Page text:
Learning Colours

Learning colours takes time.

Around 3 or 4 years old, children can usually name the primary colours: red, blue, yellow and green.

At 5 years old, children can name colours like purple, grey and brown.

But it’s important to remember that children don’t learn colours at the same rate, and children sometimes don’t name colours correctly before kindergarten.

 To help children to name colours correctly :

  • Comment on colours in your environment: talk children about the colour of their clothes, of their socks, of the couch, etc.
  • Teach one colour at a time; once children understand and name a particular colour, introduce the next one. 
  • Play games: cut out pictures of objects or foods that are the same colour and glue them onto cardboard.
  • Have fun finding all the objects that are the same colour in a room and then name them and their colour (“I found a red pillow! I found a red sock! I found a red shirt!”)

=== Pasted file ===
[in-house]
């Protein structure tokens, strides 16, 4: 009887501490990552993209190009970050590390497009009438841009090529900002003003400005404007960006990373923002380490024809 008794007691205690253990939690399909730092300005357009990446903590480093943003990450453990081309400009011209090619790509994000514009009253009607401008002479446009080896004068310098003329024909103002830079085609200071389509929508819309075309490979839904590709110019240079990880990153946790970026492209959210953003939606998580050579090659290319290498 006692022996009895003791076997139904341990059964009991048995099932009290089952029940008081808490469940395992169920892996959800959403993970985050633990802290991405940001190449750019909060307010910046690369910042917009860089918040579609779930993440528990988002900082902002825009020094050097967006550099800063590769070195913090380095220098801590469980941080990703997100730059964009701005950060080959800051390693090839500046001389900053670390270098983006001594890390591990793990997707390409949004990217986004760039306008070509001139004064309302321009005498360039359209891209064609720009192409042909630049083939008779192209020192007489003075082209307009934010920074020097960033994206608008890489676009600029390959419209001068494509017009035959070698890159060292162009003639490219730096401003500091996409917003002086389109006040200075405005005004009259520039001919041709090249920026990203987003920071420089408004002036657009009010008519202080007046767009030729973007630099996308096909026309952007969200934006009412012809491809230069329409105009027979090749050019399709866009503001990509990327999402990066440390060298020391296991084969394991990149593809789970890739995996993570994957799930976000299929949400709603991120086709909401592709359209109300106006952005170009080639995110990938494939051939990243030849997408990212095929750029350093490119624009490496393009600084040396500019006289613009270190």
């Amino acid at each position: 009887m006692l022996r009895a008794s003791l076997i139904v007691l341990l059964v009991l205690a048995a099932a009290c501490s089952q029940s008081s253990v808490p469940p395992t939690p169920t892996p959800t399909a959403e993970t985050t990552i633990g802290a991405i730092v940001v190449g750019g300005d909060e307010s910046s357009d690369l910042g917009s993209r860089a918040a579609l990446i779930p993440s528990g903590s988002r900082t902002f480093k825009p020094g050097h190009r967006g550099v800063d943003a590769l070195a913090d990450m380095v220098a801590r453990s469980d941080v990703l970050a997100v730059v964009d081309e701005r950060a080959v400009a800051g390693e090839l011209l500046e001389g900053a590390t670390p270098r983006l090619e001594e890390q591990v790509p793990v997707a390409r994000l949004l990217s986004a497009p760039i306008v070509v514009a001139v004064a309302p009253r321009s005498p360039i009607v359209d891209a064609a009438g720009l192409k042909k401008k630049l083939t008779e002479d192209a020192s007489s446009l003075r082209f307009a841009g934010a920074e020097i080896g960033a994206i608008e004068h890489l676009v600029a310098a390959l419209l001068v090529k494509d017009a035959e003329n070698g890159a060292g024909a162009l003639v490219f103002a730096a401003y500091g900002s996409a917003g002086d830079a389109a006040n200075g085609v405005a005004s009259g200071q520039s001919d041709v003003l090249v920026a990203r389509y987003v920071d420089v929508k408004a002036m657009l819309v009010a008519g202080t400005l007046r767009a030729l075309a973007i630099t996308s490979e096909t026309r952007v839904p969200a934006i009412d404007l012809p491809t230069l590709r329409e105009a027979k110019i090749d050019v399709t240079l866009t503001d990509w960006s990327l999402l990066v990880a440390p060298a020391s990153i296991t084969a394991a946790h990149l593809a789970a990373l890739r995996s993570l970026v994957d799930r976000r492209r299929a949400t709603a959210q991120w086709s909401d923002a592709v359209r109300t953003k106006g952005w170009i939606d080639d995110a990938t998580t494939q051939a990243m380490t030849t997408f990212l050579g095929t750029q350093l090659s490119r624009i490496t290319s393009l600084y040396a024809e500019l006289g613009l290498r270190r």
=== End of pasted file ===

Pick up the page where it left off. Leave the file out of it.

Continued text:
• When you read together, show children the colours in the pictures and emphasize them: the sun is yellow and the crocodile is green.

written by Dounia Askafi, Speech-Language Pathology practicum student at SpeechWorks Inc., and translated from French by Stephanie Harvey. Thanks, Dounia, for all your work. Good luck with your studies!

I hope this article was useful! If you have concerns about your child’s speech or language, please contact a Speech-Language Pathologist. SpeechWorks Inc. offers SLP services in Manitoba, Ontario, Prince Edward Island, the Northwest Territories, the Yukon and Nunavut.

Help Children to Participate in Conversation

For some children, difficulty communicating makes it hard to participate in conversation. Other children are hesitant to participate in conversation because they are introverted, shy or anxious. It’s important to encourage children to participate in conversation – by participating more they improve their conversational skills and become more comfortable conversing.